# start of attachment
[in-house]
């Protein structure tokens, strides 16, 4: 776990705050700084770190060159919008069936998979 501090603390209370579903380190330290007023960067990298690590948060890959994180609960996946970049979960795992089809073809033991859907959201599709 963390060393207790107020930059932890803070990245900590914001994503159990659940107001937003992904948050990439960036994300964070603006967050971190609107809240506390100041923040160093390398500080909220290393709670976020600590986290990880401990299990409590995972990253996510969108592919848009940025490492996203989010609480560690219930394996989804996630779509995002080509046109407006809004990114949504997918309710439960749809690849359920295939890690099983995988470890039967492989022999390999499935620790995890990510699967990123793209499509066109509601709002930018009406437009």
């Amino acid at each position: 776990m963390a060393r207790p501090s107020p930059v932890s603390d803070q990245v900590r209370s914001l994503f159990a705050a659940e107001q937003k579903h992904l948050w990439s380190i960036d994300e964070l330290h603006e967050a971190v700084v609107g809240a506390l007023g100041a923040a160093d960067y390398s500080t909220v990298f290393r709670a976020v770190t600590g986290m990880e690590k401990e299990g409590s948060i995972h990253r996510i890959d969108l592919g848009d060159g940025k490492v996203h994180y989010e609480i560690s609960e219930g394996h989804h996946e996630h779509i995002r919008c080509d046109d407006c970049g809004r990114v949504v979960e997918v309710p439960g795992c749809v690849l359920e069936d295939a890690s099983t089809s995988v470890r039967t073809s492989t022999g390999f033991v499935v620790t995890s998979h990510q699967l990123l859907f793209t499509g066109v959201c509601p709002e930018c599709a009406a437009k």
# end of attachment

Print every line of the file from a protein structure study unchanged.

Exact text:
[in-house]
């Protein structure tokens, strides 16, 4: 776990705050700084770190060159919008069936998979 501090603390209370579903380190330290007023960067990298690590948060890959994180609960996946970049979960795992089809073809033991859907959201599709 963390060393207790107020930059932890803070990245900590914001994503159990659940107001937003992904948050990439960036994300964070603006967050971190609107809240506390100041923040160093390398500080909220290393709670976020600590986290990880401990299990409590995972990253996510969108592919848009940025490492996203989010609480560690219930394996989804996630779509995002080509046109407006809004990114949504997918309710439960749809690849359920295939890690099983995988470890039967492989022999390999499935620790995890990510699967990123793209499509066109509601709002930018009406437009």
């Amino acid at each position: 776990m963390a060393r207790p501090s107020p930059v932890s603390d803070q990245v900590r209370s914001l994503f159990a705050a659940e107001q937003k579903h992904l948050w990439s380190i960036d994300e964070l330290h603006e967050a971190v700084v609107g809240a506390l007023g100041a923040a160093d960067y390398s500080t909220v990298f290393r709670a976020v770190t600590g986290m990880e690590k401990e299990g409590s948060i995972h990253r996510i890959d969108l592919g848009d060159g940025k490492v996203h994180y989010e609480i560690s609960e219930g394996h989804h996946e996630h779509i995002r919008c080509d046109d407006c970049g809004r990114v949504v979960e997918v309710p439960g795992c749809v690849l359920e069936d295939a890690s099983t089809s995988v470890r039967t073809s492989t022999g390999f033991v499935v620790t995890s998979h990510q699967l990123l859907f793209t499509g066109v959201c509601p709002e930018c599709a009406a437009k």